Just a few weeks ago I stopped by a local membership warehouse store to stock up on items to keep my family safe from Covid-19. At the time, earlier in March, I believe most Americans were cautious but not yet as panicked and scared as they are now mid quarantine for us New Yorkers.
Since I’m the one who mostly shops for my blended family, I thought I was being smart and ahead of the curve on buying items I believed would be highly sought after. As an educator working in higher education for over twenty years, I have long been a fan and frequent user of hand sanitizer, disinfecting my work area daily and frequent hand washing. So purchasing the now high demand items was nothing new to me.
But for those who must use these products often in large quantities it is a different story. Think of early childhood educators, delivery drivers, restaurant and healthcare workers.
My local warehouse store was one of the first to place limits on the number of items a member could buy which then limited customers to two of the high demand items (disinfectant spray, wipes, water and toilet paper.) Hand sanitizer had long been sold out and back ordered, according to the stock person patrolling the aisles. Since then the limit has been reduced to only one item per member. Within minutes my typical weekly food allowance was exhausted and I had no food for my family, only club sized versions of cleaning supplies.
Like most people in our nation, including people considered middle class like me, I live mostly check to check with very little flexibility if a major financial expense should arise. But unlike a lot of people classified as lower income, working class or at or below the poverty line, I do have a little wiggle room as to what bills I can prioritize, or the benefit of a good credit score to extend credit in a real crisis if needed.
But what about those who don’t have such financial flexibility.
According to USA Today, over 49.3 million people working part time, 11.4% live below the poverty line, closely in line with the 11.8% overall poverty rate.
What if any flexibility do these workers have when it comes to prioritizing food over bills or in this case cleaning supplies?
I never thought having access to a membership warehouse was a privilege until I drove right next door to a neighboring supermarket where trying to purchase the scarce cleaning supplies that remained (for those who could afford it) was like the Hunger Games.
And things were no better at local dollar stores where people who struggle to get by and cost conscious families count on for cleaning supplies and other household necessities.
It broke my heart to learn from a part time worker at the Dollar store, and who also works part time at the same State college I work for, that opportunist cleaned out this and other local dollar stores of affordable cleaning items looking to jack up prices and upsell dollar bottles of sanitizer and wipes online for a ridiculous cost.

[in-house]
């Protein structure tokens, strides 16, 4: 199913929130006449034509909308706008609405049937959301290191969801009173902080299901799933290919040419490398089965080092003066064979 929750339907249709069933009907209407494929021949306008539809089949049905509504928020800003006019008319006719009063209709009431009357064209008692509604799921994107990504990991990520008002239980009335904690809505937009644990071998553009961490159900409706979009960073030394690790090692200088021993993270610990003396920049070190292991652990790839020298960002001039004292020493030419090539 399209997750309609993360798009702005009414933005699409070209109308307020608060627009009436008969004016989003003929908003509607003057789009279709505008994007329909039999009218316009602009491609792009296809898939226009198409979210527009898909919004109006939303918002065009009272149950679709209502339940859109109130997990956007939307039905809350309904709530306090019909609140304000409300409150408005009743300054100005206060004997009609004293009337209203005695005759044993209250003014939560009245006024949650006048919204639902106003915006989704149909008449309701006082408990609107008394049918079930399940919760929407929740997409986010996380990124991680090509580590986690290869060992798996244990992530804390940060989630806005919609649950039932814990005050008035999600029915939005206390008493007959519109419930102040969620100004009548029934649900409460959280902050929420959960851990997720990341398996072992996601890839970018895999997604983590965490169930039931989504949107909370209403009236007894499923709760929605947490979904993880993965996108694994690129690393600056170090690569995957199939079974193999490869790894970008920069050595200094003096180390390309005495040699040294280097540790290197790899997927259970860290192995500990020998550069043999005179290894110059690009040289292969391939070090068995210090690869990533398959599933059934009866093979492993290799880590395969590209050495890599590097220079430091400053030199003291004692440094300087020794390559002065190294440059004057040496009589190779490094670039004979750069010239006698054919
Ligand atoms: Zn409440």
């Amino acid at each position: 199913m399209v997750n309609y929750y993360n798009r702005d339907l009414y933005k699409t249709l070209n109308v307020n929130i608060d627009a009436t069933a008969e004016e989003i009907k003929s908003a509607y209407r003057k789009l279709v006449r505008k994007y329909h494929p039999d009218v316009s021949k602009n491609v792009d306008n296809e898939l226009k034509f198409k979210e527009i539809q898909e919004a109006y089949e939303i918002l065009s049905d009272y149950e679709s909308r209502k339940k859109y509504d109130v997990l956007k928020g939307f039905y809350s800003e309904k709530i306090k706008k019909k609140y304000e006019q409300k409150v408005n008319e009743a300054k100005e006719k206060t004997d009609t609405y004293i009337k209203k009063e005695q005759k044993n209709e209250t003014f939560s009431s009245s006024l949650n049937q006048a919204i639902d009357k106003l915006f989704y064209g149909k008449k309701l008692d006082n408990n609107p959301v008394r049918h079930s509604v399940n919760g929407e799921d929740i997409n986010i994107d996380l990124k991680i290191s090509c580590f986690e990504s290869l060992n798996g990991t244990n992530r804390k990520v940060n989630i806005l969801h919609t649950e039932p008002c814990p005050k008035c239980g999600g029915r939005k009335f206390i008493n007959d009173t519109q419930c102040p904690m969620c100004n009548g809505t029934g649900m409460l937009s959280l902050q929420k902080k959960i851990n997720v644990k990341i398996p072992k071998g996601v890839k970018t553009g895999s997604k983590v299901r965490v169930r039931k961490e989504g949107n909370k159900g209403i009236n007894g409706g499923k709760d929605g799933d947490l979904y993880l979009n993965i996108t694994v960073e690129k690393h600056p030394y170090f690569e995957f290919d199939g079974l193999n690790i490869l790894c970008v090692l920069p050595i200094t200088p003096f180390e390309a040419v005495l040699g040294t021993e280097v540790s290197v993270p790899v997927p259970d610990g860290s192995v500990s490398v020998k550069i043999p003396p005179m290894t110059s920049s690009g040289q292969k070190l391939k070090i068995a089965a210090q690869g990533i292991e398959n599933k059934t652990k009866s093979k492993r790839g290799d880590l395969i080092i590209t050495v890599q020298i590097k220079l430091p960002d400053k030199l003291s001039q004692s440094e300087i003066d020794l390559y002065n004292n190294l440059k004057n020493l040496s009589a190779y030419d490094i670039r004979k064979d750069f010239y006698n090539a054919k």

I instantly thought about all the local childcare providers nearby that have tight budgets and no contracts with large vendors. These essential places to care for children so parents can work rely on purchases from local stores to keep their facilities clean and safe for our most precious and vulnerable little ones.
“COVID-19 has shown that our society cannot function if parents cannot find safe child care for their children, and right now childcare providers are not even able to find baby wipes and cleaning supplies to keep kids and early childhood educators safe,” said LaDon Love from SPACES in Action, an advocacy group in DC that organizers child care educators and advocates for their rights. “Child care is part of America’s economic infrastructure as it is an essential service for children living in America, how can providers be expected to open and care for the children of first responders during this crisis if they don’t have access to cleaning supplies?”
As a mother of four, believe me I understand the natural instinct to only think of your immediate family especially in a crisis. Some might even argue that we are born and bred this way, but I urge you to think past your immediate family the next time you want to hoard high demand items during a pandemic. If this national disaster has taught us nothing else, it has painlessly shown how much we all need and rely on each other. It has also demonstrated that often the lowest paid and least respected workers are the people we rely on in a crisis. So when things return, if they return to our previous normal, let’s treat them with the respect they deserve and pay them their true worth.